I launch a men’s cycling range

November 5, 2014 at 9:09 pm | Posted in cycling, marketing | 2 Comments
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Did you realise I had a cycling apparel company? I know! I haven’t had to advertise much. Our core market is women, of course: our range of superbly-cut, technically innovative performance gear in a spectrum of eye-catching, grown-up colours has been flying off the shelves. The revolutionary seaming on our skinsuits has sports scientists rubbing their thighs in wind tunnels up and down the country. Our edgy-but-hardwearing off-road kit is sported by the most fearsome women in the business.

It’s been so crazily successful that we’ve decided to take the plunge. While it’s seen as a risky move, given that the market is so unpredictable and the costs of manufacture are so high, I’m incredibly excited to announce that we’re launching… a men’s range.

We know from market research that men don’t want to stand out. They don’t like competing: it might make them unpopular. Men support and nurture each other. They don’t like getting all sweaty and messing up their beards. Men’s cycling is about friendship, happiness and fun. Our new men’s range reflects all these values.

Our camera chick’s on holiday at the moment, shredding Mongolian trails and sampling the local firewater, so I’ll have to give you the written outline. But I’m sure you can visualise it. This is our promotional video. We’re very proud.

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UntitledThe sun shines. Three slim, artfully-coiffed twentysomething boys of a variety of ethnicities tumble out of a café, laughing and joshing one another. They wear a coordinated range of impeccably clean urban cyclewear. As they strap on their combat-look ‘it’s more of a hat, really’ helmets and unlock their sparkling city bikes, jolly music plays: the carefree, happy-go-lucky kind with whistling, and ukuleles, or maybe banjos. One boy pops a colourful backpack into his front basket; another puts a small dog in his trailer. They teeter off on traffic-free roads, pointing out things in electrical shop windows to each other. One freewheels delightedly, his Converse-clad feet sticking out adorably to each side. Another tries to do a trackstand; his mates giggle and help him up.

Cut to the same three boys, this time in race-cut performance gear. Their shorts ride up over their unmuscled thighs; their overworked biceps strain the cuffs on their jerseys. Closeups reveal that the jerseys are adorned with swirls of footballs and tiny pint glasses. The shorts feature camouflage flashes. Their drop-handlebar bikes are matt black, with flames painted along the top tube; army green, with stars and stripes; navy blue, with mod targets. They ride unsteadily in single file along an empty country road, elbows locked, helmets loosely buckled, saddles low.

Cut to one of the boys straddling his top tube. He lifts a gleaming bidon to his mouth and drinks from it, his perfect profile silhouetted against the blue sky. Another boy offers him an energy bar; he smiles, breaks a chunk off and nibbles it.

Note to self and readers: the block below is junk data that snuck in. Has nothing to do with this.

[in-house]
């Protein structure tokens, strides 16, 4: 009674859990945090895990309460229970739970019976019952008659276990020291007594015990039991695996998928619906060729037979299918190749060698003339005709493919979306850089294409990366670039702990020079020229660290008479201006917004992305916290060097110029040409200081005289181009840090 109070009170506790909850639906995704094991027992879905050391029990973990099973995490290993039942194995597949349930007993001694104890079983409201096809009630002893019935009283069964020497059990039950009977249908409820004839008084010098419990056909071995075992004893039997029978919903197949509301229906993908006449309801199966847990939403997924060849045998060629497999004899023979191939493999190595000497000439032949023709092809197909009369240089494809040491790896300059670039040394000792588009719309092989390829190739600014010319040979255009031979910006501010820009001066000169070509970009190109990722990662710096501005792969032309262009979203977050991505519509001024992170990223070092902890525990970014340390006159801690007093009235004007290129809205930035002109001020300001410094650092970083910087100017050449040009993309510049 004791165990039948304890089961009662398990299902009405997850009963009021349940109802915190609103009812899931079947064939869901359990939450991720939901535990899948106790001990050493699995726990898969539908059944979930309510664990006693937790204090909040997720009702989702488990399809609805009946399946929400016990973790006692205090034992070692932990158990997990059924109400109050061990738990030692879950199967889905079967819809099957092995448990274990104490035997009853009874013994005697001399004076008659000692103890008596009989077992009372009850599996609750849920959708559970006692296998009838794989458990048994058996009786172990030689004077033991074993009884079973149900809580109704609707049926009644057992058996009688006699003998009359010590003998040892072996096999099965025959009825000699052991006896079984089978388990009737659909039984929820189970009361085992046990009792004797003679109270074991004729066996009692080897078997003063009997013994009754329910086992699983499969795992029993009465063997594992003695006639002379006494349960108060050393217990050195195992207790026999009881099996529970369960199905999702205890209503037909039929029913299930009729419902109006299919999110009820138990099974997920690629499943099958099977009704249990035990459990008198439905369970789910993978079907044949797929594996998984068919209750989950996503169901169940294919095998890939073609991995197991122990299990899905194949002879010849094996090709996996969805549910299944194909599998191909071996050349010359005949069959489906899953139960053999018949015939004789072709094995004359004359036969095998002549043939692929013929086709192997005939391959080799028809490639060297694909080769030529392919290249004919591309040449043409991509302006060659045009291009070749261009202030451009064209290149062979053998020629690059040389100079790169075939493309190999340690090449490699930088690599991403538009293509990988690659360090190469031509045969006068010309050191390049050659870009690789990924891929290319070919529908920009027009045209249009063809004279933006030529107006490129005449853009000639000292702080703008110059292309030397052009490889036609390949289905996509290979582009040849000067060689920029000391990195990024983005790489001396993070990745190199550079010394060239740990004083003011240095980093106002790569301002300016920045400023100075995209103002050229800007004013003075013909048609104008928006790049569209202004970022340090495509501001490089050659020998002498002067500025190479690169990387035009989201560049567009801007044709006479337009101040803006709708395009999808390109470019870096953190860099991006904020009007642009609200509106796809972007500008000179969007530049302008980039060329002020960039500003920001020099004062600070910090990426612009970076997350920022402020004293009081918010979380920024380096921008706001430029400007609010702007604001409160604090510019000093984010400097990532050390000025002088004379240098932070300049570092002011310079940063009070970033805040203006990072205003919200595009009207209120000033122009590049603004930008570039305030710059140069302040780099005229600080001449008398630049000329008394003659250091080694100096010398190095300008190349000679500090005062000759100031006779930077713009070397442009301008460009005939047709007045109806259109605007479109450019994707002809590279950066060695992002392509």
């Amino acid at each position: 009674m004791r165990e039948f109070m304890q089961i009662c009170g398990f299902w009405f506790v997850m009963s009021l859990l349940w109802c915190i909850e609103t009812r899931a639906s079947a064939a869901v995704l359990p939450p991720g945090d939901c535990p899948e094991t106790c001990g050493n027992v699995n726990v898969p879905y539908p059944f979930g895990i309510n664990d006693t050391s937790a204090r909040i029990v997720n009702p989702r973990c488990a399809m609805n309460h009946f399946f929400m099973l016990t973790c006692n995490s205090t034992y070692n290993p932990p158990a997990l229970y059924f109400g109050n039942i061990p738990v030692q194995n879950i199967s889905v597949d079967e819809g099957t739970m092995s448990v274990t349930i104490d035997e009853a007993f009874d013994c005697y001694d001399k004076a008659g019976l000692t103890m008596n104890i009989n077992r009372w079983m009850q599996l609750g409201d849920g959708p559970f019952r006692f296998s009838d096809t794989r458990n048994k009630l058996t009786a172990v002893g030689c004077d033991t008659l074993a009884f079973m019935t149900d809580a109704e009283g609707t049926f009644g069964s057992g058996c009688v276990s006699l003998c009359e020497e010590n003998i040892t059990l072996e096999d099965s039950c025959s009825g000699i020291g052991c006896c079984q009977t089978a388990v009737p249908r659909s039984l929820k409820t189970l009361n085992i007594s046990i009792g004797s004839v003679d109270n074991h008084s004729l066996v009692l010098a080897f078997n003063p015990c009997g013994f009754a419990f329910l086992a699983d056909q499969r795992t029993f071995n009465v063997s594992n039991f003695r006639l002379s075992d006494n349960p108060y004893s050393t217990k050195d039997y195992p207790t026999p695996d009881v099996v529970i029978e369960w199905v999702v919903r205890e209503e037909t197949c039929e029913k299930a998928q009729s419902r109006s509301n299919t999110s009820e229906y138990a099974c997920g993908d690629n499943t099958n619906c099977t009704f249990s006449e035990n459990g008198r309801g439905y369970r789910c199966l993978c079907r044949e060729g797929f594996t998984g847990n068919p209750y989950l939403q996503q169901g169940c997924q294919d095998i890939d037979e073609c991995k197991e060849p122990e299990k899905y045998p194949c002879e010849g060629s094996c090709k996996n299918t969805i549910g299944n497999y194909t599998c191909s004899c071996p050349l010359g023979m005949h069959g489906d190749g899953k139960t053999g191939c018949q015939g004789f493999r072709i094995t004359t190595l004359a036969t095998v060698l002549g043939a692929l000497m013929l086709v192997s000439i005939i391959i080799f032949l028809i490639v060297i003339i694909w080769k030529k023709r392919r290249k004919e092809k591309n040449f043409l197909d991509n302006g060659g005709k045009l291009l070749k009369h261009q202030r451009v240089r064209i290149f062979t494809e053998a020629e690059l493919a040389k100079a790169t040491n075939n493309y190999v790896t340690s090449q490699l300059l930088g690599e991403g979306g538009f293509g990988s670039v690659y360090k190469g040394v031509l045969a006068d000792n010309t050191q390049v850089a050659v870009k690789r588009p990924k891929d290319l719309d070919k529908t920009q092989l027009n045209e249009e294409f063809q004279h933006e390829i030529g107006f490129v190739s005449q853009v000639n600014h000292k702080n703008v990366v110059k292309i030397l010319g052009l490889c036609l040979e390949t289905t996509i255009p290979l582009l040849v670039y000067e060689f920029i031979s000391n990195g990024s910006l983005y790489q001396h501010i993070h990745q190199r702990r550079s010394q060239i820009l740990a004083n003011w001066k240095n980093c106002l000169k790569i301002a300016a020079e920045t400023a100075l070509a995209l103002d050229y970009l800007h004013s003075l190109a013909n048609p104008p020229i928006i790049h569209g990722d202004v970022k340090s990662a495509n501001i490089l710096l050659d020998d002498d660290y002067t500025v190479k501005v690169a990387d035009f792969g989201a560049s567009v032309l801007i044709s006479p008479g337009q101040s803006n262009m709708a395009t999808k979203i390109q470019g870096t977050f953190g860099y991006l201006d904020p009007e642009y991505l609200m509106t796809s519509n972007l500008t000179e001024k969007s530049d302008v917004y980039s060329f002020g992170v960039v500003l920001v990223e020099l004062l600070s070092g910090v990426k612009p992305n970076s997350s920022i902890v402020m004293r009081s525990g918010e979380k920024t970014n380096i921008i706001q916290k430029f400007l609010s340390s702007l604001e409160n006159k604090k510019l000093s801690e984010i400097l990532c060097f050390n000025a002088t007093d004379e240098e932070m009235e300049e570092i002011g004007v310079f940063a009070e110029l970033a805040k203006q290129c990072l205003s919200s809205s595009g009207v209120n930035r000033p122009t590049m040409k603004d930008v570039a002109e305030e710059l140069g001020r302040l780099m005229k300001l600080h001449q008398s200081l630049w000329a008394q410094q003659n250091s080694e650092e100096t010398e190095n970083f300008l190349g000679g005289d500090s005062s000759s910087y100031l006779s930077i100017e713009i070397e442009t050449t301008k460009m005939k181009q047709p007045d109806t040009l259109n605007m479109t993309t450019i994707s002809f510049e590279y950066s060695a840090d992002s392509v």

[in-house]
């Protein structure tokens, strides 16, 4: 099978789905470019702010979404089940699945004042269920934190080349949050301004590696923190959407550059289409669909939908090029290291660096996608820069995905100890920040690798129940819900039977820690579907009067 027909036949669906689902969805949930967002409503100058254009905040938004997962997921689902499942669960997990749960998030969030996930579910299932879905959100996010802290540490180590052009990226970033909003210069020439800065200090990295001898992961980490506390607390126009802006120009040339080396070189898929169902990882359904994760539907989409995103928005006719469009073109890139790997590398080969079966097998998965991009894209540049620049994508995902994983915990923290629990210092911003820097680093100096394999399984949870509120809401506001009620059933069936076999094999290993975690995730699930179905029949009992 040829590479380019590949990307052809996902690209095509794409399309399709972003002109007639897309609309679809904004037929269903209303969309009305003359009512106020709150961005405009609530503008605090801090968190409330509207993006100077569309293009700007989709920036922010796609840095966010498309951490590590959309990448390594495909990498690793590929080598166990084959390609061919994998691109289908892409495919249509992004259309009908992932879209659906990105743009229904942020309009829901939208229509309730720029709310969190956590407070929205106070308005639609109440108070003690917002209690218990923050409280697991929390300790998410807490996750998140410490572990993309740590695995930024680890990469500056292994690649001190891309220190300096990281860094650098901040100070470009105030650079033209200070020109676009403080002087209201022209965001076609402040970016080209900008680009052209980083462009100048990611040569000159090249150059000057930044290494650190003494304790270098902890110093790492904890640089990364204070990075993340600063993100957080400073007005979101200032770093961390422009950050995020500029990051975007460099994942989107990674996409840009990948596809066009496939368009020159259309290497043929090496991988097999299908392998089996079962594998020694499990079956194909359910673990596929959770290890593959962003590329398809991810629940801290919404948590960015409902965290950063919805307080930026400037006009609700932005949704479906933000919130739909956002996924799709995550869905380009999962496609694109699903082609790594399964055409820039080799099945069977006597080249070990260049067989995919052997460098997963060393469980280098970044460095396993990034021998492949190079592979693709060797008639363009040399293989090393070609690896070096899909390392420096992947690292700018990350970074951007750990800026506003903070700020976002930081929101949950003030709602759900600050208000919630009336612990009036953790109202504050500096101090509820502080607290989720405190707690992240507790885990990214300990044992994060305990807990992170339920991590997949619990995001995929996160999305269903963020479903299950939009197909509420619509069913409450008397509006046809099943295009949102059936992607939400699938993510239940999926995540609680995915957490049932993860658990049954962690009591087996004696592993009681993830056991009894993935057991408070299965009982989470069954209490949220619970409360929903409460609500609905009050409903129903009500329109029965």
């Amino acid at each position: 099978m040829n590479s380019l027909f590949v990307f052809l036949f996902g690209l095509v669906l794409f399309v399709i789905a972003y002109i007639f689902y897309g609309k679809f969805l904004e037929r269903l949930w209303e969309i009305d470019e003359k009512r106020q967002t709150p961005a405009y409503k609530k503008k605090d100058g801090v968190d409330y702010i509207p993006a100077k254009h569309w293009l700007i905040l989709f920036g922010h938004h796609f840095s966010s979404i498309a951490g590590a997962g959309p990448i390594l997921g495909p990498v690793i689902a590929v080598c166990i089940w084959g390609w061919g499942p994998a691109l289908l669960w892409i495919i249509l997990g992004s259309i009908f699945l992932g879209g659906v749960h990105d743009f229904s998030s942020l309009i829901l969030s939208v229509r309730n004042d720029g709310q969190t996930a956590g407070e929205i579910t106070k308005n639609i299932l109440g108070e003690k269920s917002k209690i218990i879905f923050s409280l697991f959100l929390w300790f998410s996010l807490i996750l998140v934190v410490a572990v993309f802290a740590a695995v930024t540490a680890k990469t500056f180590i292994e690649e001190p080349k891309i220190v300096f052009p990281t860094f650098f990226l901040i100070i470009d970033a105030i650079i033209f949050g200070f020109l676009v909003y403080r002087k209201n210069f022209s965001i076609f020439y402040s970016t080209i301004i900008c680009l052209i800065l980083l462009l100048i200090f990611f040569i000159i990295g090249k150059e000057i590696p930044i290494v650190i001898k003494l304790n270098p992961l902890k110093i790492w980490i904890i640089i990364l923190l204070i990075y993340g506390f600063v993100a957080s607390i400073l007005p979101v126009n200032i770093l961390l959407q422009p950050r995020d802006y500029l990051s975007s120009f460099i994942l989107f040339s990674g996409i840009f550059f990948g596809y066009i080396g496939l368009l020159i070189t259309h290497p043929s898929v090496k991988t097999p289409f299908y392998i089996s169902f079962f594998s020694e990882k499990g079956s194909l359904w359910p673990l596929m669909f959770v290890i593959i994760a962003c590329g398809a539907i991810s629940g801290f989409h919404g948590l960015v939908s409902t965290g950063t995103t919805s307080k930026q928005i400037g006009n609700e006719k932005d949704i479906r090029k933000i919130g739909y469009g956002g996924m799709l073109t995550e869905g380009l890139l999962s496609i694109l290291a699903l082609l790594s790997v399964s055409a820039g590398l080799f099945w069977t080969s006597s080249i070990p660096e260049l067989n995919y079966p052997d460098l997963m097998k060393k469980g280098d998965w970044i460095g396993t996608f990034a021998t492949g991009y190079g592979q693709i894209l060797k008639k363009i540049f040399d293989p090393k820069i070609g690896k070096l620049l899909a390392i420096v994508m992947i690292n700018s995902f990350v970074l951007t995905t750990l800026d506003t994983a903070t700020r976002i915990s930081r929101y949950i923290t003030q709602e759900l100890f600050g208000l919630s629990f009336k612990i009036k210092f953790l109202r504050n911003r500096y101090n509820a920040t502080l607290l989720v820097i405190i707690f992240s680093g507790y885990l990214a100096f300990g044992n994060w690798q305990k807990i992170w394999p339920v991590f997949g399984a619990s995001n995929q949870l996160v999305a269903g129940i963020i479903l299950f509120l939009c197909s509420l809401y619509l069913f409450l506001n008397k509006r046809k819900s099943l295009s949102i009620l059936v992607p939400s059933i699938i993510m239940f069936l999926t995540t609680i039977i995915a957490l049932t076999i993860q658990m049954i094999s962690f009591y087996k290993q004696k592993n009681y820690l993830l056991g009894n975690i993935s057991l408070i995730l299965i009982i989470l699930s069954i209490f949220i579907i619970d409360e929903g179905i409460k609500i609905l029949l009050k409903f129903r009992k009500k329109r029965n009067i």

Scouting AheadCut to the boys perching on a wall, their bikes leant up against it. They take selfies, arms around each other. One tries to feed a sheep a sandwich.

Final cut, to two of the boys sitting in a pub garden, in more perfectly-clean cycling gear. The third boy appears with a tray of halves of cider. They clink glasses, throw their heads back with perfect-toothed laughter, and pick at gourmet burgers.

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There. That shouldn’t scare anyone off, should it?

This post owes a lot to the Bechdel Test, and Elly Blue’s Bike Test. Sarah Connolly also writes very well about similar issues, as does Collyn Ahart.


The war on columnists

November 7, 2013 at 1:09 pm | Posted in cycling | 1 Comment
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Statistics show that, despite the so-called ‘war on columnists’, ad hominem attacks on columnists are still depressingly rare. As a cyclist, I’m concerned that more columnists aren’t being tortured horribly and sadistically with multitools. These pyjama prats, with their expensive laptops and fatuous cups of tea, hold up the rest of us with their self-righteous opinions while we try to get somewhere important, like the film section. It’s worst at the weekend, with armies of them writing two or even three abreast with no thought for busy readers trying to get past them to find out when Borgen starts again. Why should they be in our magazines at all, when they don’t even have to pay for them?

Meanwhile, popular, award-winning columnists are just making it worse. Soon every Rod, Jan or Petronella will be pulling on a onesie and cracking their knuckles. We won’t be able to move for #bloodycolumnists, writing wherever they like without a thought for the laws of journalism the rest of us have to abide by, like research and accountability. Why, if I had a pound for every time I’ve seen a columnist BWJ (bandwagon-jump), I’d be rich enough to start my own magazine.

No doubt this blogpost will attract the usual high-pitched accusations of inciting anti-columnist hatred. Columnists are well-known for being a humourless, self-important bunch; I’m one myself, so I should know. No, I just want us to hit columnists where it really hurts: in the pageviews. Although, if you can reach their ridiculous, showy, grinning little avatar with your bicycle pump, I’m looking the other way.

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